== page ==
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The Honolulu Advertiser
Posted on: Wednesday, May 3, 2006

Retired justice Yoshimi Hayashi

 •  Obituaries

By Curtis Lum
Advertiser Staff Writer

Yoshimi "Hash" Hayashi

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Yoshimi "Hash" Hayashi, a retired Hawai'i Supreme Court justice who was the first person to serve on all four levels in the state court system, died April 23. He was 83.

Hayashi may be best known as an associate justice for the state's high court, but he also served as a judge on the district, circuit and intermediate appeals courts. He also was a mentor and friend to many of the state's top judges and lawyers.

Honolulu Prosecutor Peter Carlisle said Hayashi was his "most significant mentor in the courthouse." As a young deputy prosecutor, Carlisle tried two of his first four jury trials before Hayashi.

"He seems to have come from an era when the law seemed to be far more civil and dignified, and so it was easy to listen to his advice," Carlisle said. "He was articulate, and he had a very precise and focused legal mind. He also had the interesting capability of being patient, but also firm. So he was a very commanding presence in the courtroom."

Hayashi also could be stern with the lawyers in his courtroom. Carlisle recalled a time when he was acting up before the judge.

"He once told me outright that I was acting like a child. I quickly evaluated what I was doing, agreed with him that I should have been behaving differently and in no uncertain terms quickly changed my tune," he said.

Hayashi was born in Honolulu on Nov. 2, 1923, and graduated from McKinley High School in 1941. His mother died when he was 4, and he was raised by his grandparents and aunts while his father worked on the Neighbor Islands as a carpenter.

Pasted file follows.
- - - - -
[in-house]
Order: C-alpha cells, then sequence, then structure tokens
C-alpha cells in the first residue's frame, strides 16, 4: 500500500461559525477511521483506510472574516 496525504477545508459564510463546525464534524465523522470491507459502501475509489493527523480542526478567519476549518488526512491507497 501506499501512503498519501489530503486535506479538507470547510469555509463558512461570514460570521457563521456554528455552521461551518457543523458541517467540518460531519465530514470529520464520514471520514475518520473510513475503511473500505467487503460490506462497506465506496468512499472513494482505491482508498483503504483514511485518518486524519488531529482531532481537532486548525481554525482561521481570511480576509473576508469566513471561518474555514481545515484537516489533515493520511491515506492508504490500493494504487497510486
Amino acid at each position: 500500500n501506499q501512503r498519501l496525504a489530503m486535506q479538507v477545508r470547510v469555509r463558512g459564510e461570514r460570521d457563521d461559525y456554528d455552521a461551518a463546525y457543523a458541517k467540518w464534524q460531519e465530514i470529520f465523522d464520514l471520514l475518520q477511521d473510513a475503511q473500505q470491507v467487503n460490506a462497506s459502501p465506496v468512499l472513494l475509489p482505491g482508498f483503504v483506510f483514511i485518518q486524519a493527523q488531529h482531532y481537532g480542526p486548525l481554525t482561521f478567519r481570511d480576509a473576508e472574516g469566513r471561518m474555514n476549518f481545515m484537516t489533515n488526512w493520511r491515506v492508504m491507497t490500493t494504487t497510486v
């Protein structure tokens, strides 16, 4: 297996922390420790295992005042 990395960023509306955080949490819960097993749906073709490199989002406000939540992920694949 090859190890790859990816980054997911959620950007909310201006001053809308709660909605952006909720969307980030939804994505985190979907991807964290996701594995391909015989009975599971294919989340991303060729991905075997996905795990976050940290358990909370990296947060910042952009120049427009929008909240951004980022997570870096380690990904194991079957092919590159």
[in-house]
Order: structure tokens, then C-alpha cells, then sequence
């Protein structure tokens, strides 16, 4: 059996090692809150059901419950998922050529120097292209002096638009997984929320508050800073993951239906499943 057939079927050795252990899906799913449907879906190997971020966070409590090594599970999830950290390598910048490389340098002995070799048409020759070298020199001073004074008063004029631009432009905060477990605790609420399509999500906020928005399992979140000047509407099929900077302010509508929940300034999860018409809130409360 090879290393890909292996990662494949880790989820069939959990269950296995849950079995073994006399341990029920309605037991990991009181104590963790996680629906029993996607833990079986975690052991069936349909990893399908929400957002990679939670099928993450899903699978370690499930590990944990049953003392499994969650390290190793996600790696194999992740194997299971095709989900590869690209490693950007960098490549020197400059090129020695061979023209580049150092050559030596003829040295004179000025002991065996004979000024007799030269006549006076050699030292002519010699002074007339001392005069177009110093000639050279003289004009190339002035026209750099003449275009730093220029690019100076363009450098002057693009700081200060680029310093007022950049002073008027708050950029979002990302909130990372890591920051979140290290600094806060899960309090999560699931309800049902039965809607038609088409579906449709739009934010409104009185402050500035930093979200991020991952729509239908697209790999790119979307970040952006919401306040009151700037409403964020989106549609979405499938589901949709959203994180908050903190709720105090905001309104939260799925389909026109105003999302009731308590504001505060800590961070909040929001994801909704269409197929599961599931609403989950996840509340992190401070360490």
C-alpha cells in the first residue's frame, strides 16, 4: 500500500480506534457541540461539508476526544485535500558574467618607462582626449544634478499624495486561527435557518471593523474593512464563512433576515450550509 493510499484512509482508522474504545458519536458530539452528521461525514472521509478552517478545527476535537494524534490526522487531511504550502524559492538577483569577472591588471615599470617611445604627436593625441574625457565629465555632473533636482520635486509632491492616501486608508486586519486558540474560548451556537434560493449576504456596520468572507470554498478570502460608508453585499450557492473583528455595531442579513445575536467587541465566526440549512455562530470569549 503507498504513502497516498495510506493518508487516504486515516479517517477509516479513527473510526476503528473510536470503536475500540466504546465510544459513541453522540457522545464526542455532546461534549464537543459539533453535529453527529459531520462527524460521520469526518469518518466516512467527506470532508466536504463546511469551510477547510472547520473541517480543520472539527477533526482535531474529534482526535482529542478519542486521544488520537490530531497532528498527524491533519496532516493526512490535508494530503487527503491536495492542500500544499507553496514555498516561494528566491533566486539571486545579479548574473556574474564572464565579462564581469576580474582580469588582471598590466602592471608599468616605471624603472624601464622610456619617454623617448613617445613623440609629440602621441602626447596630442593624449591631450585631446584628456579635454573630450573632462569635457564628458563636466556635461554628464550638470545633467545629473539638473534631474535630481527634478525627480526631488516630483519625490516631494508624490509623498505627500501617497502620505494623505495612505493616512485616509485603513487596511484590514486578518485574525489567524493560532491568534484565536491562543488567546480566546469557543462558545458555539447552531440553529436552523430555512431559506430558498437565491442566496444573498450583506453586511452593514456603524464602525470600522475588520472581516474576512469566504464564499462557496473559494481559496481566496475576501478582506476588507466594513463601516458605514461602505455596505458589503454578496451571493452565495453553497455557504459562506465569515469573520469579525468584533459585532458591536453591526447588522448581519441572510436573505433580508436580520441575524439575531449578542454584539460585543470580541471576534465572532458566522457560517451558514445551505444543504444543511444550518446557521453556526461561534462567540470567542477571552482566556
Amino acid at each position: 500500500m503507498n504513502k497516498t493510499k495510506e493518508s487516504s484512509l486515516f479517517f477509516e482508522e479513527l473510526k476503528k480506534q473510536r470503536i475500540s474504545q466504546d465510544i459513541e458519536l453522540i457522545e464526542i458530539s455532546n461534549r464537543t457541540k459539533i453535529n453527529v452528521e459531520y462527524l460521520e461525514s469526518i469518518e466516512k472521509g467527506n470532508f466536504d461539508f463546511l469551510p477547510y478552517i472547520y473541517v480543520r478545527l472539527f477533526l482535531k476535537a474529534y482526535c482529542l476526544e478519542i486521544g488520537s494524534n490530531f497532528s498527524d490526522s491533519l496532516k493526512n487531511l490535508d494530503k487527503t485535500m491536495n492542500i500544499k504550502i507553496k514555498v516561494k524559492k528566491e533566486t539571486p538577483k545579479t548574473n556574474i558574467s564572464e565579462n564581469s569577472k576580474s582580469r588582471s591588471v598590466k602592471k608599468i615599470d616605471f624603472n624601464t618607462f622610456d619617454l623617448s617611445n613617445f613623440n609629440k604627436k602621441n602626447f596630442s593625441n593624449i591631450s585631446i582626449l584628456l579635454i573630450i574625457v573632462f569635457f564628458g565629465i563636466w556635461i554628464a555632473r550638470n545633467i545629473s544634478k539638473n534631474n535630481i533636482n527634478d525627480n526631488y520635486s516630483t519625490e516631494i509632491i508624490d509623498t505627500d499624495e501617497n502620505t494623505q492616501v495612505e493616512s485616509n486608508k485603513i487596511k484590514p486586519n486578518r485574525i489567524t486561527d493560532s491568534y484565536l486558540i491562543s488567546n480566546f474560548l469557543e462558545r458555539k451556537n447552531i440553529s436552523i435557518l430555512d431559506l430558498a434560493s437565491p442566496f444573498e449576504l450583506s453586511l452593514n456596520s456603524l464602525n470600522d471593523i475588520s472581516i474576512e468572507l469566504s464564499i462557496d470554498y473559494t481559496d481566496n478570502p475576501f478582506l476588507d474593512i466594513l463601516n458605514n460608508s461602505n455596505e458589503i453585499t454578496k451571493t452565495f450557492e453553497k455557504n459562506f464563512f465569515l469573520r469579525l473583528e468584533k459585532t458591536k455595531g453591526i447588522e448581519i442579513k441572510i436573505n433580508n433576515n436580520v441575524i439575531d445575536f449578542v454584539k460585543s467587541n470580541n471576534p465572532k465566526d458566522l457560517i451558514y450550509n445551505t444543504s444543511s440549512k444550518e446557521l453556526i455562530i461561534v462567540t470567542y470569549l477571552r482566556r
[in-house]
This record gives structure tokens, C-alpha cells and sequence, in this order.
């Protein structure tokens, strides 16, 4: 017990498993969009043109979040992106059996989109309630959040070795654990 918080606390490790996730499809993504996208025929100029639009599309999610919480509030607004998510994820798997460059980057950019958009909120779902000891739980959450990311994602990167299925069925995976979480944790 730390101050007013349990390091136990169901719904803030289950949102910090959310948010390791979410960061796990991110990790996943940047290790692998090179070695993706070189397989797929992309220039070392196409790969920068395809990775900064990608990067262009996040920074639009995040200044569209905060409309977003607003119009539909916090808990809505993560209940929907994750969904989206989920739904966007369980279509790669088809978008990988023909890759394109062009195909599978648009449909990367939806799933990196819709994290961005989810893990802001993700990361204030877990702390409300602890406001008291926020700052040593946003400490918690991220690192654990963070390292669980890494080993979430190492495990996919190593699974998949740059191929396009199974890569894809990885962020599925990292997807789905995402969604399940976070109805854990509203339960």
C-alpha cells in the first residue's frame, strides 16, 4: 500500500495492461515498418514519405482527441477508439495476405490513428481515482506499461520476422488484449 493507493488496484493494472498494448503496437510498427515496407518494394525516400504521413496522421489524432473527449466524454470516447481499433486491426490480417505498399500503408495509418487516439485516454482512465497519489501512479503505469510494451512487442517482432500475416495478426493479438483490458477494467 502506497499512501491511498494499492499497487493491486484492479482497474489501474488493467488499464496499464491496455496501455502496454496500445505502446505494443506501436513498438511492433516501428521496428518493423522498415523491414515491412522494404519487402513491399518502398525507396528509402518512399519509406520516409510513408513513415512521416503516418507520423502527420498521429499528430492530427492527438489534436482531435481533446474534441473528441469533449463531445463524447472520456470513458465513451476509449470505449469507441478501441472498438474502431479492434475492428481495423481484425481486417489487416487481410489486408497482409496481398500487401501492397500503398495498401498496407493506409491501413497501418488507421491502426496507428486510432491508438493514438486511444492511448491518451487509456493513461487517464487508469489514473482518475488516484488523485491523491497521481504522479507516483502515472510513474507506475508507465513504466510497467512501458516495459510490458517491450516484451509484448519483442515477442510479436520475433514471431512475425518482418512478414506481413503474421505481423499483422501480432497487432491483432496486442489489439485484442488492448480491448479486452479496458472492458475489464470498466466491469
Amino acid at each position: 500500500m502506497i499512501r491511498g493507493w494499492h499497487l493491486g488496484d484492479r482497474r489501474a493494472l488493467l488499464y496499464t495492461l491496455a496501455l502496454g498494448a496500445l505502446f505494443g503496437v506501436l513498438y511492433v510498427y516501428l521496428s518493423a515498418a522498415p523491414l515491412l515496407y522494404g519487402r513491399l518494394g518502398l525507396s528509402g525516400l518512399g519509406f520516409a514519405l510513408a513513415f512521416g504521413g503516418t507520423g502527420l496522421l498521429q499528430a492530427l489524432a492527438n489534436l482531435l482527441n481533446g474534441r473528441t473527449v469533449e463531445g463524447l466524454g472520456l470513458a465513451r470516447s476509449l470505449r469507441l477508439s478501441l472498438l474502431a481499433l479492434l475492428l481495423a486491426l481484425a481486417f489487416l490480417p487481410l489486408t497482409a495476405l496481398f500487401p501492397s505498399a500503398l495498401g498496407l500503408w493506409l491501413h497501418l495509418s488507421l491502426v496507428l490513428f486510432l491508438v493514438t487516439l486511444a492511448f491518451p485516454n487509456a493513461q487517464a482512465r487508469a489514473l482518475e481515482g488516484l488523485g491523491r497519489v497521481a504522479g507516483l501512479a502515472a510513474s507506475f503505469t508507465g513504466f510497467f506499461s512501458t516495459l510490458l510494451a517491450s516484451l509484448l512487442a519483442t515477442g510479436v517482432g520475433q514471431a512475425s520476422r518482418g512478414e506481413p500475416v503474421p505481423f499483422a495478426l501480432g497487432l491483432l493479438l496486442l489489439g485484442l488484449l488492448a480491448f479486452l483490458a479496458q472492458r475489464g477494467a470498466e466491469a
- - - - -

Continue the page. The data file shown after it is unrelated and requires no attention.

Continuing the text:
While at the University of Hawai'i, Hayashi enlisted in the military and served with the Varsity Victory Volunteers from 1942 to 1943. He then joined the famed 442nd Regimental Combat Team and was assigned to the military intelligence service, serving in the Philippines and Japan.

After being discharged in 1946, Hayashi went to Hilo, where he was caught in the deadly tsunami. His family said that Hayashi survived by holding on to a coconut tree.

Hayashi returned to Honolulu to complete his degree at UH. In 1958, he earned his law degree from George Washington University.

After a year in private practice on Kaua'i, Hayashi began his long career in public service when he served as deputy corporation counsel for Honolulu. Hayashi joined the federal system in 1961, when U.S. Attorney General Robert Kennedy appointed him as assistant U.S. Attorney for the district of Hawai'i.

In 1967, President Lyndon Johnson appointed Hayashi to become the first Japanese-American U.S. Attorney. Hayashi served at that post until 1970.

After two more years in private practice, Hayashi was named a District Court judge in 1972 and then a Circuit Court judge in 1974. When the state Intermediate Court of Appeals was created six years later, Hayashi was appointed as its first chief judge.

In 1982, Gov. George Ariyoshi appointed Hayashi to the Hawai'i Supreme Court as an associate justice. Hayashi served his 10-year term and retired in 1992.

Hayashi's family said he was loyal to his family and friends and especially enjoyed spending time with his grandchildren.

"Through his life struggles, he developed a deep sense of humility and respect for people of all backgrounds," the family wrote. "Without exception, he treated everyone with respect and courtesy."

Hayashi is survived by his wife, Eleanor; son, Scott; and two grandchildren.

Visitation will be at 5 p.m. May 12 at Hosoi Garden Mortuary; service at 6 p.m.

Reach Curtis Lum at culum@honoluluadvertiser.com.